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23 Results for 'Google'
Blog

By Bruce Morton

August 31, 2016

Google is making security icon changes in the Chrome status bar. The changes are based on a research paper prepared by members of Google and University of California, Berkeley. The research evaluated forty icons, seven complementary strings and surveyed 1,329 people. 
Blog

By Chris Taylor

December 02, 2013

On Saturday, Forbes discussed Google’s 2014 vision to make user-generated passwords obsolete. It’s an initiative that deserves praise and is long overdue. Someone is finally taking strong authentication and identity-based security seriously — particularly in the consumer space. It does, however, come with some caveats.
Blog

By Bruce Morton

March 21, 2016

Entrust Datacard puts Google's cybersecurity safeguards to the test. See if they passed or failed. 
Blog

By Entrust Datacard

November 30, 2013

On Saturday, Forbes discussed Google’s 2014 vision to make user-generated passwords obsolete. It’s an initiative that deserves praise and is long overdue. Someone is finally taking strong authentication and identity-based security seriously — particularly in the consumer space.
Blog

By Bruce Morton

July 14, 2014

On July 2, Google became aware of fraudulent certificates that were incorrectly issued to Google-owned domain names. The miss-issued certificates could have been used to spoof content, perform phishing attacks or perform man-in-the-middle (MITM) attacks. The following actions were taken to resolve the problem.
Blog

By Bruce Morton

September 10, 2014

Entrust Datacard shares announcement from Google on September 5, 2014, that Chrome will sunset SHA-1 by providing security warnings through the popular browser. SHA-1 is a secure hash algorithm used when signing SSL certificates. SHA-1 provides a unique 160-bit hash value representing the certificate. The hash value is designed so it cannot be the same for two different certificates.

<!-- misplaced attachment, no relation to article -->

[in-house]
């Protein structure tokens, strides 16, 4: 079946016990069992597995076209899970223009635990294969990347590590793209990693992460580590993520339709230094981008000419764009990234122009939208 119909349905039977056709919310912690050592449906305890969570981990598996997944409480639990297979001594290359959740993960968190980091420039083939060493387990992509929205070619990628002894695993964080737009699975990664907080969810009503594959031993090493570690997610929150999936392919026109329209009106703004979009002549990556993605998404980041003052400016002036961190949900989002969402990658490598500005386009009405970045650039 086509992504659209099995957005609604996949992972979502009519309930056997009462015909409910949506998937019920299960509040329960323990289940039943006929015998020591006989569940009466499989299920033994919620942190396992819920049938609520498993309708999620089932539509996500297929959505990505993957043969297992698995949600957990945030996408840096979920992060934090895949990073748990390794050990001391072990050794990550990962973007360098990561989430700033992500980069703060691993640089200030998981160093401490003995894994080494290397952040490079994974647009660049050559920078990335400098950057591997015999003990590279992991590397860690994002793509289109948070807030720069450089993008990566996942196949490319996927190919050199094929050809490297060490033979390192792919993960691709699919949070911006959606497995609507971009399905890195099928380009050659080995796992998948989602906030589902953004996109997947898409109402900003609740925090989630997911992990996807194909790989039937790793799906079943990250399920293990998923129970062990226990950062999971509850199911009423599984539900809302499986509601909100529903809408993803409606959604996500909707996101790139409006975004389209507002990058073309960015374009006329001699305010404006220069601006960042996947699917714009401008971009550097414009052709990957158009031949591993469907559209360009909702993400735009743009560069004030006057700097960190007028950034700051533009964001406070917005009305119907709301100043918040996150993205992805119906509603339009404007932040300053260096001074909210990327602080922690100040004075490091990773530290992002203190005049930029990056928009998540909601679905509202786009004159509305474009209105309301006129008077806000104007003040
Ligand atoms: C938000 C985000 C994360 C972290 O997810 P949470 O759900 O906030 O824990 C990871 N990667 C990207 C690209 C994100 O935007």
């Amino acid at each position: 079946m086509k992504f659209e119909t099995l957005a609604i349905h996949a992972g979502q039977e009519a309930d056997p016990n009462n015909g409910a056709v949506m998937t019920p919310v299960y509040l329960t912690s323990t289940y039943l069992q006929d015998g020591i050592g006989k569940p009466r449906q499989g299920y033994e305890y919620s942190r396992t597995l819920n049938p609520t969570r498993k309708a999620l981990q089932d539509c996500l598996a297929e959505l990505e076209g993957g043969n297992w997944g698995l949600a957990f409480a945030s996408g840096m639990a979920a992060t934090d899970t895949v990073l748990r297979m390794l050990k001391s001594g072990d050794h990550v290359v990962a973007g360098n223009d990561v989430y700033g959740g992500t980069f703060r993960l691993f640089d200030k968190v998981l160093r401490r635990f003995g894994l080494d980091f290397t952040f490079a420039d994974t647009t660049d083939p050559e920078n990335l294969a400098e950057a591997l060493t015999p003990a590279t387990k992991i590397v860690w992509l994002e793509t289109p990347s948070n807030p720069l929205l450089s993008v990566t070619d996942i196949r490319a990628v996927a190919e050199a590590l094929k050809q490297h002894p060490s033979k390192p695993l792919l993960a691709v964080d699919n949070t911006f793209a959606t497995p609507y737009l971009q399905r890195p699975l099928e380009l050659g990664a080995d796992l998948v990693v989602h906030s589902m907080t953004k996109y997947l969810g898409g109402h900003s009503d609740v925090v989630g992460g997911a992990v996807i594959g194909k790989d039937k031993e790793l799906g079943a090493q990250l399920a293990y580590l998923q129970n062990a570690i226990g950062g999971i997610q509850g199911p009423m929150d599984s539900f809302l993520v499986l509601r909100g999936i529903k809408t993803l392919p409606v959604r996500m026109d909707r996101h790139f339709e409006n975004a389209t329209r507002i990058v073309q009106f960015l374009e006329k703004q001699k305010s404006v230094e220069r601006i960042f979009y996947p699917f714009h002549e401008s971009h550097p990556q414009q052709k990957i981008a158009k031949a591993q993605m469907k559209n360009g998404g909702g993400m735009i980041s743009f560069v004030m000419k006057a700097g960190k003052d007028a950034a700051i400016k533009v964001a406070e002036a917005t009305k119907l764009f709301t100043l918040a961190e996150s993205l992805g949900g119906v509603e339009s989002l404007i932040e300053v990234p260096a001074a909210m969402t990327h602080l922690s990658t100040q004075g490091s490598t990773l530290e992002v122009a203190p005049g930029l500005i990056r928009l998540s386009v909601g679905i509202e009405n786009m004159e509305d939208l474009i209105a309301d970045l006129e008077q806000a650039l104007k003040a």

Blog

By Bruce Morton

January 27, 2015

When Google Chrome 41 is released, it will treat certificate chains using SHA-1 which are valid past January 1, 2017 as affirmatively insecure.
Blog

By Bruce Morton

July 09, 2015

OpenSSL has announced a high severity vulnerability, CVE-2015-1793 which will require an upgrade to some OpenSSL installations. The vulnerability was discovered by Google personnel Adam Langley and David Benjamin on June 24, 2015. Google has been working on an alternative to OpenSSL called BoringSSL.
Blog

By Diana Gruhn

February 27, 2018

The Point of No Return for HTTPS Arrives in the Google Chrome 68 Release Expected in July 2018.
Blog

By Diana Gruhn

June 26, 2018

Apple will join leading browser Google Chrome in enforcing a Certificate Transparency policy for all public SSL/TLS certificates issued after October 15, 2018. Websites that have certificates that are out of compliance risk their users encountering trust errors.
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